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PARALYZED VETERANS LOSING THEIR PATIENCE

 PARALYZED VETERANS LOSING THEIR PATIENCE
 GARDEN CITY, Mich., April 21 /PRNewswire/ -- The state headquarters


for the Michigan Chapter of Paralyzed Veterans of America has announced that it will begin filing complaints with the U.S. Department of Justice and the Michigan Civil Rights Commission against businesses that refuse to comply with the Americans With Disabilities Act (ADA).
 The Americans With Disabilities Act, which was overwhelmingly passed by Congress and signed by President Bush in 1990, is now the law of the land.
 Title III of this act took effect on Jan. 26, 1992, and requires all public accommodations to make their facilities, goods and services accessible to persons with a disability, including those who use wheelchairs for mobility.
 John Etherton, executive director for the Michigan Chapter of PVA, stated that, "We have spent thousands of dollars trying to inform the business community about this new law, as well as furnishing thousands of booklets, brochures, and other information to Michigan businesses and chambers of commerce. However, at this point there seems to be very little evidence that most businesses are taking any action to comply. In fact, some are saying that they will not do anything unless forced to do so."
 The requirements under this law can be as simple as installing a handicapped parking sign or as extensive as widening doorways and making restrooms wheelchair accessible.
 However, if the cost of doing so would create an undue financial burden on the business in question, then they may be excused from extensive modifications. But even then, a business must provide alternative methods to assist the disabled customer in acquiring those goods and services. For example, if it would be too costly to widen the aisles of a store, to allow wheelchair access, then someone in the store must be prepared to assist the person with the disability by retrieving the goods he/she wishes to purchase.
 Self-serve gas stations may also be required to pump gas for persons with a disability and a waitress may be required to read the restaurant menu to a person who is blind.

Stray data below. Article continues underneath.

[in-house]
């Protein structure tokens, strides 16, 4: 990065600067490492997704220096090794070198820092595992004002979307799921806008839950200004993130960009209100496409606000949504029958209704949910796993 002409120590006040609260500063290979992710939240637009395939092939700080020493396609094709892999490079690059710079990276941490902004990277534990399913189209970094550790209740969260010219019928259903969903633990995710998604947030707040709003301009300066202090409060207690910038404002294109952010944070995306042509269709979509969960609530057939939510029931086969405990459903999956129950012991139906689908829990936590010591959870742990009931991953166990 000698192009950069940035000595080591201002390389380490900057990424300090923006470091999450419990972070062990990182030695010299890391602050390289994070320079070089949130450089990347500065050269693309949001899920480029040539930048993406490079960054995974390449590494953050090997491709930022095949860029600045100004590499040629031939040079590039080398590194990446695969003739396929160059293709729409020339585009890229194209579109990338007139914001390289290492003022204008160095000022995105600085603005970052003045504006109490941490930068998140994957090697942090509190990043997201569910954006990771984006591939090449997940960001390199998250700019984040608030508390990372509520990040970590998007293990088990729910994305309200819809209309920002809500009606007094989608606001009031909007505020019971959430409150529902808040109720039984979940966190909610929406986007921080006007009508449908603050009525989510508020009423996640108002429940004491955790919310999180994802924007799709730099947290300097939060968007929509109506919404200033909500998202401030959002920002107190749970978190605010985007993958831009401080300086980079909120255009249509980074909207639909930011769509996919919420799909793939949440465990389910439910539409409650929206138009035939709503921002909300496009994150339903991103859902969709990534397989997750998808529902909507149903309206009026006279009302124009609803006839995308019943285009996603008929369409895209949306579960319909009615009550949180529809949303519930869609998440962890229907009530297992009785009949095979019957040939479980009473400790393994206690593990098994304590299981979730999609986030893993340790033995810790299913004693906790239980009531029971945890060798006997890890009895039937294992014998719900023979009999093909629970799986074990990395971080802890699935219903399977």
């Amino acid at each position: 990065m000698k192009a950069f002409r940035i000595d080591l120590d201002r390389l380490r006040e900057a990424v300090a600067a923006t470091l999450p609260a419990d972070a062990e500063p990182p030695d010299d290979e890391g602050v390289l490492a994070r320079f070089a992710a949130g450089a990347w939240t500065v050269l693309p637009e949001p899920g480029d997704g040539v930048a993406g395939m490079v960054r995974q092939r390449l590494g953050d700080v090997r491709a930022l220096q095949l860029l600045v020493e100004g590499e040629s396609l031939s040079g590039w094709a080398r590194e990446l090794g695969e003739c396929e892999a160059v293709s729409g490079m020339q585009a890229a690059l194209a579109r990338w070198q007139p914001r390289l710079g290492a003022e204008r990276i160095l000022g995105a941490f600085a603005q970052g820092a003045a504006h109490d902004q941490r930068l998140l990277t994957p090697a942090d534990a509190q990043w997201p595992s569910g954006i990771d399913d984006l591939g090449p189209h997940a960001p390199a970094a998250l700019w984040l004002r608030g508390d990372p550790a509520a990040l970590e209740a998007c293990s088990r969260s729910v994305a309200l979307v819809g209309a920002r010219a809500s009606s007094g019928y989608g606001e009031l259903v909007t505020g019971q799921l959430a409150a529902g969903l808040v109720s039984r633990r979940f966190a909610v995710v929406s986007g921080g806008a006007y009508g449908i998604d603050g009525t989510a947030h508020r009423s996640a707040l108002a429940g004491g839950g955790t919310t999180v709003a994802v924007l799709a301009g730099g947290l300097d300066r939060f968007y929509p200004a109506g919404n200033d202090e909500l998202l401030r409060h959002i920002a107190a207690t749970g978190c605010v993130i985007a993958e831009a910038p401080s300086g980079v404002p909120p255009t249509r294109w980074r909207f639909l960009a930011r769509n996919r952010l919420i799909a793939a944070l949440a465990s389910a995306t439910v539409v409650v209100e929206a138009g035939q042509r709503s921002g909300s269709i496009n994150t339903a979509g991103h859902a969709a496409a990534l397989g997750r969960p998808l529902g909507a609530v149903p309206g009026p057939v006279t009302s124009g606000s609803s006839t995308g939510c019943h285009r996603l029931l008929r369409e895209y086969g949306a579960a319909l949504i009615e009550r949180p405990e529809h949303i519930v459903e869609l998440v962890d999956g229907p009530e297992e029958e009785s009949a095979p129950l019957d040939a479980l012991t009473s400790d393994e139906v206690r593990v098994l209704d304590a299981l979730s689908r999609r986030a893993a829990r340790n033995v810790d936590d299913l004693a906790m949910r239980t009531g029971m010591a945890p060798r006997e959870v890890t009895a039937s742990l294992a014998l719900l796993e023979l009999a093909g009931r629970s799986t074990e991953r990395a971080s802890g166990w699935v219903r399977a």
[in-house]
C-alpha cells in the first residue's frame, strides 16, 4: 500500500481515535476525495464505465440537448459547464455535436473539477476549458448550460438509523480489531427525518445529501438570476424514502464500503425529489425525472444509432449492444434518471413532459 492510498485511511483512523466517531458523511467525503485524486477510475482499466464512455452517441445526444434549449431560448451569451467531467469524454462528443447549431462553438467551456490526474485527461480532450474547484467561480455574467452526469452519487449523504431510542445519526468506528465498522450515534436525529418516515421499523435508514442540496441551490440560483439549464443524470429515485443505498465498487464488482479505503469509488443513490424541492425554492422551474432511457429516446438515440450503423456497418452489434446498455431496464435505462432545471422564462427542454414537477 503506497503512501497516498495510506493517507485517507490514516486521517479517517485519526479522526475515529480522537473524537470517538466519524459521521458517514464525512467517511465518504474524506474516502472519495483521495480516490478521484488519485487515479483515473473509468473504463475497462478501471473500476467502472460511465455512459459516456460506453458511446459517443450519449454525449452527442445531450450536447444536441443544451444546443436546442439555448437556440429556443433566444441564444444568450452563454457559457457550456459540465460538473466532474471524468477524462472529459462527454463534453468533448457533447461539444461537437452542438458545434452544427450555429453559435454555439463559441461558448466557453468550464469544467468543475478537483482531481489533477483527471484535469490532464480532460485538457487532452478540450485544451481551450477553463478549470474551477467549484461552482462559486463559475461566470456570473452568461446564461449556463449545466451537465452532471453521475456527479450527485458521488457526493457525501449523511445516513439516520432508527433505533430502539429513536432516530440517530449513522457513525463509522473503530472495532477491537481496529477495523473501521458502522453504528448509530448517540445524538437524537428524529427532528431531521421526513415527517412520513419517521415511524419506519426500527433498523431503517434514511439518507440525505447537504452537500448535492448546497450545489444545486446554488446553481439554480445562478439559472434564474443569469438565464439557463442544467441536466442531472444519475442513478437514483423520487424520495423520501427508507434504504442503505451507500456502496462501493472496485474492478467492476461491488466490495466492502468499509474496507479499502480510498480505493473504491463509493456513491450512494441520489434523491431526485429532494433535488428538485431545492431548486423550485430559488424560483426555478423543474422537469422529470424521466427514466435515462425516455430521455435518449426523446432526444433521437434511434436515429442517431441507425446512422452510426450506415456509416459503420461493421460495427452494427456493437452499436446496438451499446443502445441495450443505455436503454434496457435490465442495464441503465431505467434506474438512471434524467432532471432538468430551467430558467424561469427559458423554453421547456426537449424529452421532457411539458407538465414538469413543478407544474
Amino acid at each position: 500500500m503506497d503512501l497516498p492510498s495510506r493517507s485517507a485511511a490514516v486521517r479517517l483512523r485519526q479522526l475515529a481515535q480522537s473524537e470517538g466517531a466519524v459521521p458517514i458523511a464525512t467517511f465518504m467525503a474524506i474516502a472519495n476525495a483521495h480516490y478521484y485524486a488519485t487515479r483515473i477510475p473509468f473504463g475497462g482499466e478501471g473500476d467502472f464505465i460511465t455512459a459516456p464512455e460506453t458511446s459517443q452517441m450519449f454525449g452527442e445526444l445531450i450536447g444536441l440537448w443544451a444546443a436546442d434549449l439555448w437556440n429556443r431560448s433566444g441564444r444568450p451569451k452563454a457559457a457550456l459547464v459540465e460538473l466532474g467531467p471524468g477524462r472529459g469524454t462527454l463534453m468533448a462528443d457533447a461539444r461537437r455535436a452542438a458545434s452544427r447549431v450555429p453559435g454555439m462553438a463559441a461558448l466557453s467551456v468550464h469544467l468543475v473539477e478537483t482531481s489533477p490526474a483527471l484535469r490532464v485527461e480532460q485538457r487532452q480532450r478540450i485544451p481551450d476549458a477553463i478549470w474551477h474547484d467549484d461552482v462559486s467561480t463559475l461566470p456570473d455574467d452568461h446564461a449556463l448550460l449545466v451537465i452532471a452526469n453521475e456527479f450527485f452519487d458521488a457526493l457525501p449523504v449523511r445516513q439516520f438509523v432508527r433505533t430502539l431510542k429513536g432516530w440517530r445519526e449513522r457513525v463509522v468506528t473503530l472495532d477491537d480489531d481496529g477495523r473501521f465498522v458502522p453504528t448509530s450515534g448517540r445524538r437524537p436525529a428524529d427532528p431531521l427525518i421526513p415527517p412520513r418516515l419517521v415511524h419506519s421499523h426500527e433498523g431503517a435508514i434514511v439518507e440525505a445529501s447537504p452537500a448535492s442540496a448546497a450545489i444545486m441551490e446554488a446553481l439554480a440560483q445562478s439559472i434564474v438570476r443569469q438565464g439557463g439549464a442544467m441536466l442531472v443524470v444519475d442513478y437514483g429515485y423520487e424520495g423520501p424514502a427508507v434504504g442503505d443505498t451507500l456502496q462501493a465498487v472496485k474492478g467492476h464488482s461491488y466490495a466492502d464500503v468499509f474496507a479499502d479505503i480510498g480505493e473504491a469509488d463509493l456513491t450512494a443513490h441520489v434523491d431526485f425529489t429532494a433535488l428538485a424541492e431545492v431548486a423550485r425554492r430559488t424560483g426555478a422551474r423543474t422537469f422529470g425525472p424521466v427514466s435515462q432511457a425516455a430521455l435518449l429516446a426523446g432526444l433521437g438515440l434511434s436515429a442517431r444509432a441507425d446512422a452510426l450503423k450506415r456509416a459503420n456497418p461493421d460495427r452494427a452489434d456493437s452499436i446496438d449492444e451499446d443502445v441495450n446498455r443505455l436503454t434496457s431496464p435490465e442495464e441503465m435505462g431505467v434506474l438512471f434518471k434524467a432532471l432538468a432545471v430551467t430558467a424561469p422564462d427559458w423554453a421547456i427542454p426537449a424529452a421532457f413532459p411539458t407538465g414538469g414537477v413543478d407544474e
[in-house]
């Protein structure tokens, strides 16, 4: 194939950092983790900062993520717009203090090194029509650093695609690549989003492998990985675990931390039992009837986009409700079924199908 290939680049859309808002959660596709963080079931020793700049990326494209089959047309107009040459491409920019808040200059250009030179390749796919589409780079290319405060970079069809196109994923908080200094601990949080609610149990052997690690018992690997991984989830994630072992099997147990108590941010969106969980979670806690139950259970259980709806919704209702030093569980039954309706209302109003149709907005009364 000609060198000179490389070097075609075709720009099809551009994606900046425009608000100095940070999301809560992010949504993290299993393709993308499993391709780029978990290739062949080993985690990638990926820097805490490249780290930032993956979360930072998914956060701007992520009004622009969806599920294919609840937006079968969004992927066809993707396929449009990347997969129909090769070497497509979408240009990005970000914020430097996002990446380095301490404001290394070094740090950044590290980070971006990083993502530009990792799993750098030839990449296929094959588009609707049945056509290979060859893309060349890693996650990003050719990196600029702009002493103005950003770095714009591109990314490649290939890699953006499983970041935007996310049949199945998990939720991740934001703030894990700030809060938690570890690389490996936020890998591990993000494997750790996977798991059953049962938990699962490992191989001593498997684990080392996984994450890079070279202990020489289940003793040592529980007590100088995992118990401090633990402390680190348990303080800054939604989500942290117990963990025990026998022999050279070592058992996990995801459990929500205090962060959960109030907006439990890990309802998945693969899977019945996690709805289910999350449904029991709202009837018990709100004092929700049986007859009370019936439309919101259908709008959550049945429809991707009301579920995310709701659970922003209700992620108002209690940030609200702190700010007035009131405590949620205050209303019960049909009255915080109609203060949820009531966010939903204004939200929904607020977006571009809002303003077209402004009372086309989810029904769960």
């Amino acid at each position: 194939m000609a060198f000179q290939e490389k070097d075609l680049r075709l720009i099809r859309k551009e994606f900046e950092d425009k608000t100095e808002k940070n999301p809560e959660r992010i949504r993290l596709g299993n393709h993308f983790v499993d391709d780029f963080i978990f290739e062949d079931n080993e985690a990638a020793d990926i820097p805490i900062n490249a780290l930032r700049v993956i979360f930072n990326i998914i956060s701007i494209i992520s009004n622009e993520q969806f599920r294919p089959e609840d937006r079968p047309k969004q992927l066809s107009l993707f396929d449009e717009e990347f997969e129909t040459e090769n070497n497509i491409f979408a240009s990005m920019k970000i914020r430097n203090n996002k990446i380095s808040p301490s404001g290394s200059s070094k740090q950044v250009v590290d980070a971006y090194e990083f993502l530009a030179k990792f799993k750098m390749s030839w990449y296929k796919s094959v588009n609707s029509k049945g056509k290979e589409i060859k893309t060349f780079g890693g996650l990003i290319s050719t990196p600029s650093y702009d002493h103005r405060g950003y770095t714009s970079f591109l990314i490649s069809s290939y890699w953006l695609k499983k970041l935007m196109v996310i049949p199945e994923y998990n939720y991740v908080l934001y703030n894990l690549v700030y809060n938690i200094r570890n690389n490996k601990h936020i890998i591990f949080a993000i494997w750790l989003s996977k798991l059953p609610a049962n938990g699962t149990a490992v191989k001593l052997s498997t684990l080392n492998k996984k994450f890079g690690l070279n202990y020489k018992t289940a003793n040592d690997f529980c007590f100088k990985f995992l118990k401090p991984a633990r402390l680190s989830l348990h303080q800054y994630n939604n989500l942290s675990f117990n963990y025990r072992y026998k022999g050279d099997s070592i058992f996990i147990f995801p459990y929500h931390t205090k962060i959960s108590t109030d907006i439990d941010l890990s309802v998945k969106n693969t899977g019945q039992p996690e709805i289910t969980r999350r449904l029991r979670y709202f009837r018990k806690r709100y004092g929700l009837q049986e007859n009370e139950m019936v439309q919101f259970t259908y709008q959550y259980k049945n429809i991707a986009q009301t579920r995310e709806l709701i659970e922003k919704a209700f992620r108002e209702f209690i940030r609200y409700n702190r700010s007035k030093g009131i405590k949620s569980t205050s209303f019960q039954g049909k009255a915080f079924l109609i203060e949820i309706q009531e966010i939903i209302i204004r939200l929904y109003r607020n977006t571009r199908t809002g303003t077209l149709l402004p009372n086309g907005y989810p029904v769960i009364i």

For small businesses who make the necessary modifications, the IRS will allow up to a $5,000 tax credit per year on their tax return. Additional incentives allow up to $15,000 in tax deductions.
 For those businesses which do not make any effort to comply, they could be fined up to $50,000 for the first offense and may also incur monetary damages as a result of a disability discrimination lawsuit.
 Etherton stated that, "It is not our intention to put anyone out of business and we will continue to assist the business community whenever possible to avoid any litigation. The key here is to make an honest effort to comply with the law. Most businesses will find that it is not that expensive to install handicapped parking signs or to ramp a couple of steps."
 Etherton went on to say that, "This organization worked very hard for several years to gain passage of this law and now it's up to us to see that it is enforced, or it's not worth the paper it's written on. Military veterans who fought for their country shouldn't have to fight for a handicapped parking space or access to their neighborhood grocery store or any other public accommodation. But unfortunately, we are being forced to do just that."
 For more information on the Americans With Disabilities Act call Michigan PVA at 1-800-638-MPVA.
 -0- 4/21/92
 /CONTACT: Ron Muschong or John Etherton of the Michigan Chapter of Paralyzed Veterans of America, 1-800-638-MPVA/ CO: Michigan Chapter of Paralyzed Veterans of America ST: Michigan IN: SU:


SB-ML -- DE028 -- 0872 04/21/92 16:36 EDT
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Publication:PR Newswire
Date:Apr 21, 1992
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